How I Got My Name

Last night I saw Amy Grant sing. Also Johnny Rivers and Vince Gill and a 22-year old blues guitarist named Jessica Munn. All of them came as a surprise to me, who had gone to The Station Inn, truth be known to hear Dawn Sears, who wasn’t there. Thus is life born of chance operations, like John Cage says–communicates itself among the accidents of chance.Amy Grant and Vince Gill

Before I was born, my mother decided to name me Nora. She must have said it aloud to herself, touching her belly. Nora, Nora, letting the sound of it loll off her tongue like a ribbon of water. It took. Why does anyone get attached to an idea? It just fit, like a maple in a forest of oaks. I probably flipped over like a fish. Named! Real as a plum. I thought it was a done deal. It was a family name, and my great aunt used it for her daughter’s middle name. She was older, and my mother decided it had already been well enough distributed. My first loss. I have a theory that most things that are taken away you can reclaim. I think Donovan says that too, but anyway, Nora is a theorem I am trying to prove.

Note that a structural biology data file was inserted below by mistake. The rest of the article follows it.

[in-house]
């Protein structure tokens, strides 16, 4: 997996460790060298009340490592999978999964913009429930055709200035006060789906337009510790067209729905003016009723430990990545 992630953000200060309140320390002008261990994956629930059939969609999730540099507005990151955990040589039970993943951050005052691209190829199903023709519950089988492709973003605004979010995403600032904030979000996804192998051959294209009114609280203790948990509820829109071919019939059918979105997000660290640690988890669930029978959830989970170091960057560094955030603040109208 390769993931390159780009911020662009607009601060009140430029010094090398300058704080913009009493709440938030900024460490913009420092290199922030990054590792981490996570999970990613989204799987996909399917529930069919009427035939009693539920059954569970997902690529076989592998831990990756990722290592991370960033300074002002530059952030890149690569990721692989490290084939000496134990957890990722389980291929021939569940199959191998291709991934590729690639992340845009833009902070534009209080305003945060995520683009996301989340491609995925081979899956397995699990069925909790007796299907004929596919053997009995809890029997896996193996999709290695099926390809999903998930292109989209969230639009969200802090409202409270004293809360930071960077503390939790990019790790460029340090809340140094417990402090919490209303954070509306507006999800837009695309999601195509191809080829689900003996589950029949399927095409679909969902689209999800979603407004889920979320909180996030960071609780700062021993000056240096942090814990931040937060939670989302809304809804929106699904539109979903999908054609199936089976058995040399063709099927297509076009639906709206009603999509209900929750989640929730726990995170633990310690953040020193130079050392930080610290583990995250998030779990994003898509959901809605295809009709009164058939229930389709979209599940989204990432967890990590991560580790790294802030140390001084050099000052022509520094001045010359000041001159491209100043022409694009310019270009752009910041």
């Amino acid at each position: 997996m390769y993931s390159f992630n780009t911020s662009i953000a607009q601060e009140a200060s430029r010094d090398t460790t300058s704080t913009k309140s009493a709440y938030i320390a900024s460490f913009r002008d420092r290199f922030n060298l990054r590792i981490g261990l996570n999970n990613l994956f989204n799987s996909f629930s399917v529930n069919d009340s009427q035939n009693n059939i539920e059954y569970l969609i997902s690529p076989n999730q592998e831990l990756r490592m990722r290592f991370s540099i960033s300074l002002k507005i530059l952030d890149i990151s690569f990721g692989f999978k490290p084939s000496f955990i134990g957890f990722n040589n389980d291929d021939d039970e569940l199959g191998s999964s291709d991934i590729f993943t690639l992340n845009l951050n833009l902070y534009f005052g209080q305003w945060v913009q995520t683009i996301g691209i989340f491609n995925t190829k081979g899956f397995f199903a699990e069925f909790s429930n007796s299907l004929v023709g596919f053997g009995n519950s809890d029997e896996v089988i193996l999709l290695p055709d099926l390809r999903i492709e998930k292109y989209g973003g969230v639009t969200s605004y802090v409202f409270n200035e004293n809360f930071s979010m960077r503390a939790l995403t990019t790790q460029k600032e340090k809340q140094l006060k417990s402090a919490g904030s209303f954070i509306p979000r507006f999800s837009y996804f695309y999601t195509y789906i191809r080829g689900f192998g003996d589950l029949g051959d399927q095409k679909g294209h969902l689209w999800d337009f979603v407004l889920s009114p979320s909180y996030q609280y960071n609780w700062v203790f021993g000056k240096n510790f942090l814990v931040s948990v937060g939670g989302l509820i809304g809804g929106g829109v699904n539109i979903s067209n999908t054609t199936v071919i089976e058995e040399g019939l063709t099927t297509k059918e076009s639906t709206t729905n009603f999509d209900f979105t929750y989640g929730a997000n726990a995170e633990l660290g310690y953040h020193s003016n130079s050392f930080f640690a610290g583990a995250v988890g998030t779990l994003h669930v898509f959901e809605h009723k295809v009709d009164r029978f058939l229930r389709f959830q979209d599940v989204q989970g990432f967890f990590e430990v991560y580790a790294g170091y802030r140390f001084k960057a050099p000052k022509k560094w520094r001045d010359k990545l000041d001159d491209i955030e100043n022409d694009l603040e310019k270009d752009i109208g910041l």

Ananke is the goddess of destiny and fate, but I didn’t know that. Only that the sound of it came to me on a wing and a breeze, like John Lennon’s corn flake dream. I heard it. I had to look it up. I was singing a song I wrote that goes, “Not my brain, Mr. Steinway’s brain, not mine. Not my brain the riverboat’s brain, not mine….” It goes on like that repeating all the many people and images and objects from which my brain has been combined. The brain, a context of culture, personages. A hummy number in the middle of which came this Nora Ananke, and so it was, and so she is.


What struck me most about the artists who took the stage was their easy relationship with fame, which has crested for them all but the perhaps rising Texas star, Jessica Munn. Amy Grant smiled at me in the bathroom. I had no idea who she was. Clearly, these artists are products of chance as much as will, given we were in Nashville and many are the singer/songwriters who are trying to crack that code by which these rose to the top like Cheerios. Johnny Rivers did not sing the song he is perhaps best known for, “Secret Agent Man:”

They’ve given you a number

and they’ve taken away your name.

Oh, be careful what you say.

You’ll give yourself away…

Which is exactly what they got up stage, big as life, and did. To that.